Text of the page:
As I read over his Twitter timeline and saw all the tweets and people he was helping I actually started to cry. Really, this man is leading by example and being an inspiration to others to do the same. It’s people helping people and that’s something anyone can get behind, especially those who are Christians, like myself. This challenges my own heart to remember that we all need to take care of each other, not just in snow storms, but in the storms of life. Mayor Booker might be literally digging people out of the weight of snow, but what about the weight of trials and hardship in life? I heard a pastor say once in regards to helping each other “… that’s what Christians do right, we help each other out!” I think he was right. The Christian life is not meant to be lived alone, but in a community of people and at times that is going to include getting our shovels out and doing some hard work to dig each other out. Another pastor I know said this during a men’s retreat which I think is appropriate, “There two things a man needs to be successful in this life: a Bible and a shovel.” He needs a Bible so he can understand God’s Word and follow what it says, and he needs a shovel to work hard and provide for his family and serve the church. Well, Mayor Booker is an example of how to use a shovel, and I am reminded that I can’t just read my Bible and expect things to happen — I need to pick up my shovel once in a while.
Literally every book I got for Christmas (2010). 2011 is shaping up to be the year of “input” (and if you don’t get that reference, go watch Short Circuit). I haven’t decided whether or not I’m going to try and read all of them this year. That would basically be one book a month and a few them are in the 500 page range. If I can resolve to read twenty minutes a day, I think I could it — the real question is do I want to? The verdict is still out on that. Either way you can expect reviews on everything I read.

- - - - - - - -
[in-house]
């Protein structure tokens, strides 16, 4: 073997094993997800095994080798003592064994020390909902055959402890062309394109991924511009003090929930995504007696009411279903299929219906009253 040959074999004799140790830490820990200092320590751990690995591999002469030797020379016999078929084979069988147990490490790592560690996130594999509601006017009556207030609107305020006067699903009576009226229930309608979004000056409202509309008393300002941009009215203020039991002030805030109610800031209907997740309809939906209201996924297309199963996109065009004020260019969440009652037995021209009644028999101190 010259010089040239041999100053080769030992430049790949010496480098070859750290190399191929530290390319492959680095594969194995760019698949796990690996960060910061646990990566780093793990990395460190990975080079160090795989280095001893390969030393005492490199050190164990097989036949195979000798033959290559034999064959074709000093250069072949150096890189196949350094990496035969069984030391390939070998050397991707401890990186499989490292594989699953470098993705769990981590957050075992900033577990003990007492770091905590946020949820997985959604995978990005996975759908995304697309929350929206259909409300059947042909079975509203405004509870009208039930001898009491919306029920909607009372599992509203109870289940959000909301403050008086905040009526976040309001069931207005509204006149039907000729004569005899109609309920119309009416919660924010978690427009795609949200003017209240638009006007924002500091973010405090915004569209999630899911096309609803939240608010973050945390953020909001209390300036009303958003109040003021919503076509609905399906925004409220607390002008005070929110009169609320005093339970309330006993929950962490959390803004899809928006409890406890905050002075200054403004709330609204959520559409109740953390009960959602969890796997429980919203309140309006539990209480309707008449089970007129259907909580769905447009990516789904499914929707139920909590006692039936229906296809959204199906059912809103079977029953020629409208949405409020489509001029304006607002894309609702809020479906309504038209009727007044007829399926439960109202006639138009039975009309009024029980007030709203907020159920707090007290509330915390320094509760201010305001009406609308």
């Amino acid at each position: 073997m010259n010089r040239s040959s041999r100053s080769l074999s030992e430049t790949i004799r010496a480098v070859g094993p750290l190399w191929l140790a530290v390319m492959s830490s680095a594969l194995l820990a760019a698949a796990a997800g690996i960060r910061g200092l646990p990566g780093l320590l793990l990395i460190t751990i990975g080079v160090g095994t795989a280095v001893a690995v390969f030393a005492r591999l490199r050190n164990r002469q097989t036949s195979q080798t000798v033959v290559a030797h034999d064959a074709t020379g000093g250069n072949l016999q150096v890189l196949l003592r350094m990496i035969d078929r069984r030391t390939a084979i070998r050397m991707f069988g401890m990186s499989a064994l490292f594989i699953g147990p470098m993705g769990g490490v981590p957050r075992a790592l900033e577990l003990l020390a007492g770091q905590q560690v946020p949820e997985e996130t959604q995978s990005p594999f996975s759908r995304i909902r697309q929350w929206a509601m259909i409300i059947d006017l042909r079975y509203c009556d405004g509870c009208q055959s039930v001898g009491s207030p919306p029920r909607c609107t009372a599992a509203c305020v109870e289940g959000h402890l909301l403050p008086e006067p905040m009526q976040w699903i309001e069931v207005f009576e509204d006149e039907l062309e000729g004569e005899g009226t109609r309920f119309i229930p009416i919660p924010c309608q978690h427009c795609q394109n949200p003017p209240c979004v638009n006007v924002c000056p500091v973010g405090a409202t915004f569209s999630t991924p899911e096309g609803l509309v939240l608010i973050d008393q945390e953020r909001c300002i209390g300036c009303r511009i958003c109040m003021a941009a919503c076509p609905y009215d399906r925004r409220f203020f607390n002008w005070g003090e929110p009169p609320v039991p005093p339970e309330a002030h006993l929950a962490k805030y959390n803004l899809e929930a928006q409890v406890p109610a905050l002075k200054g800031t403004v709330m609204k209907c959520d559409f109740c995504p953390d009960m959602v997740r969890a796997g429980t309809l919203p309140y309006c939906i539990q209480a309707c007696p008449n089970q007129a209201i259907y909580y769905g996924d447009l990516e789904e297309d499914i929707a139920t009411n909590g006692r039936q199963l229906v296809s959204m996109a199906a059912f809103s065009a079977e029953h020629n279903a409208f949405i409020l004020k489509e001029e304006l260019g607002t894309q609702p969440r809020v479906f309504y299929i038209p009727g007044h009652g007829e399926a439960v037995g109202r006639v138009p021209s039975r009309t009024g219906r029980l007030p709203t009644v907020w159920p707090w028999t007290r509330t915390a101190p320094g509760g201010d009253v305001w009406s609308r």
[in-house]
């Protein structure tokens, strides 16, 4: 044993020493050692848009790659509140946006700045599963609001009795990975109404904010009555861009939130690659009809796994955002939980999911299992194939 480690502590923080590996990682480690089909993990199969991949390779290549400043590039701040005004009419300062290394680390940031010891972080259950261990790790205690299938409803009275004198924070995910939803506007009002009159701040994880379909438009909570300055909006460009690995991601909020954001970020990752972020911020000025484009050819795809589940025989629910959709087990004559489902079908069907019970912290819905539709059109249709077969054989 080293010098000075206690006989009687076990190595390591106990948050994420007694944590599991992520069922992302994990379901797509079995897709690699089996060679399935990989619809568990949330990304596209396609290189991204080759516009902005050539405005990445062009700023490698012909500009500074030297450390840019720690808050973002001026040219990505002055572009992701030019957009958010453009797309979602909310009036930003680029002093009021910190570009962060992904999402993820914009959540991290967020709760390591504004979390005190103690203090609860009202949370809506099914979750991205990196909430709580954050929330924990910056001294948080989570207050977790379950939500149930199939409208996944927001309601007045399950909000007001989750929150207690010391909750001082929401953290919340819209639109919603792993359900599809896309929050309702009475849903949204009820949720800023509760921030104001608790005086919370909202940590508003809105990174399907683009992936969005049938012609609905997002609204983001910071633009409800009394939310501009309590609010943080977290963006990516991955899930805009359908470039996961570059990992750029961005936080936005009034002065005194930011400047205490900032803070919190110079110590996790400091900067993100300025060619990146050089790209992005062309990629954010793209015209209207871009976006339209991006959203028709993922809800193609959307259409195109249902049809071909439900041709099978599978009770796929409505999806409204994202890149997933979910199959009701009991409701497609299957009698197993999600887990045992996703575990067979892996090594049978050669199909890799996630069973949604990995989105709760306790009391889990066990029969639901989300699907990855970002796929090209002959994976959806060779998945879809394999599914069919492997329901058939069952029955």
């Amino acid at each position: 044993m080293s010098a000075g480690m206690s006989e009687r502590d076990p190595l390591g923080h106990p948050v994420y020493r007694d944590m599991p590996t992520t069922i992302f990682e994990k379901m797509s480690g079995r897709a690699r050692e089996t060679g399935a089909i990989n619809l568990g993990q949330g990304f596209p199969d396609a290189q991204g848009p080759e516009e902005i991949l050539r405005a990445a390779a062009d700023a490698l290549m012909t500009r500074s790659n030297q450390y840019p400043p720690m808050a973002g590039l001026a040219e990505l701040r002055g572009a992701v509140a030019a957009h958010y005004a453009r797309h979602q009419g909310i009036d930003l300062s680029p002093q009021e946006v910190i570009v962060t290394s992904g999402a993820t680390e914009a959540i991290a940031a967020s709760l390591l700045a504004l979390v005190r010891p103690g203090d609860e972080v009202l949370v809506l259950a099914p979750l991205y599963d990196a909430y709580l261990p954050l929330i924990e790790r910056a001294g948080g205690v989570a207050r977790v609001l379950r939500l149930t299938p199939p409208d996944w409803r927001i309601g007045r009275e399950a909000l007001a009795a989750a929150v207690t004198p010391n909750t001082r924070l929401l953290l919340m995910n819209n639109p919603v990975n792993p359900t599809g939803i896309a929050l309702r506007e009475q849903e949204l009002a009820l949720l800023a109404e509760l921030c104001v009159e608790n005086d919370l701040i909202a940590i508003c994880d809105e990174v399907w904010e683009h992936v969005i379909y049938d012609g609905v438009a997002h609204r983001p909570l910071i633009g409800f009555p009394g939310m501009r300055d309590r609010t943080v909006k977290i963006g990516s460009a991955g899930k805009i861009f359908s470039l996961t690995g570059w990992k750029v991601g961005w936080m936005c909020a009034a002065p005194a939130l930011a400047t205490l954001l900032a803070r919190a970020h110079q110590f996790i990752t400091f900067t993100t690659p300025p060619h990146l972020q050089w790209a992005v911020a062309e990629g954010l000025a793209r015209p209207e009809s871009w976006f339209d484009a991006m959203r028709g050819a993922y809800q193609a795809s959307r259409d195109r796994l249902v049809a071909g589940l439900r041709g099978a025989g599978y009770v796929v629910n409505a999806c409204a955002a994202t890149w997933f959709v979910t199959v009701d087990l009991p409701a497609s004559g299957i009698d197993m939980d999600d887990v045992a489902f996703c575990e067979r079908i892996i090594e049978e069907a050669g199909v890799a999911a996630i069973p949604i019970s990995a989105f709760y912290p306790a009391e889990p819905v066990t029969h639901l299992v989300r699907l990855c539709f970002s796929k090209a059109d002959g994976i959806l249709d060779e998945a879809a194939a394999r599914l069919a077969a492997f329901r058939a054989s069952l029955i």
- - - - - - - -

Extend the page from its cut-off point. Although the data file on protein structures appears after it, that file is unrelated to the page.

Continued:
All the books listed from the top of the stack to the bottom (in the above photo):
I grew up listening to “The Bible Answer Man” (Hank Hanegraaff) as a little kid. My mom would pick me up from school and on the drive home his program would be on and he would be discussing all kinds of different news events, theology, Biblical history, etc. It was a great show actually, and one that taught me a lot about studying the Bible and understanding good principles of Biblical interpretation. But recently I’ve been turned on to a new program, one in which I think picks up where the Bible Answer Man leaves off, and one that I hope (Lord willing) will be around for a very long time — that is,“The Briefing” by Albert Mohler.
I’ve shared articles and links for Dr. Mohler before (because honestly his blog is fantastic too), but Bethany and I have been sitting down nightly and listening to his podcast “The Briefing” and we have been very blessed. It’s really no more than 15 minutes long, with absolutely no commercials, and it’s 100% free. Every podcast starts with “…this is The Briefing: A daily analysis of events from a Christian worldview.” And that’s exactly what it is. He walks through some different news items from various publications and basically gives a good, Biblical, Christian perspective on all of it. It is very helpful in understanding all kinds of news items from politics, culture, and religion. Dr. Mohler is incredibly intelligent and I’m probably going to write him a personal “thank-you” letter to tell him that his show is a great blessing to me and my family.
I would highly encourage you to listen to his program whenever you get a chance. Before launching his podcast he was on the radio for years, but it was distracted by callers and commercials. Now with his uninterrupted podcast, I believe he will reach a wider audience and help Christians discern through our own times.
Technically he is doing two podcast now, the one I didn’t mention is called “Thinking In Public” and is also fantastic. They are linked below.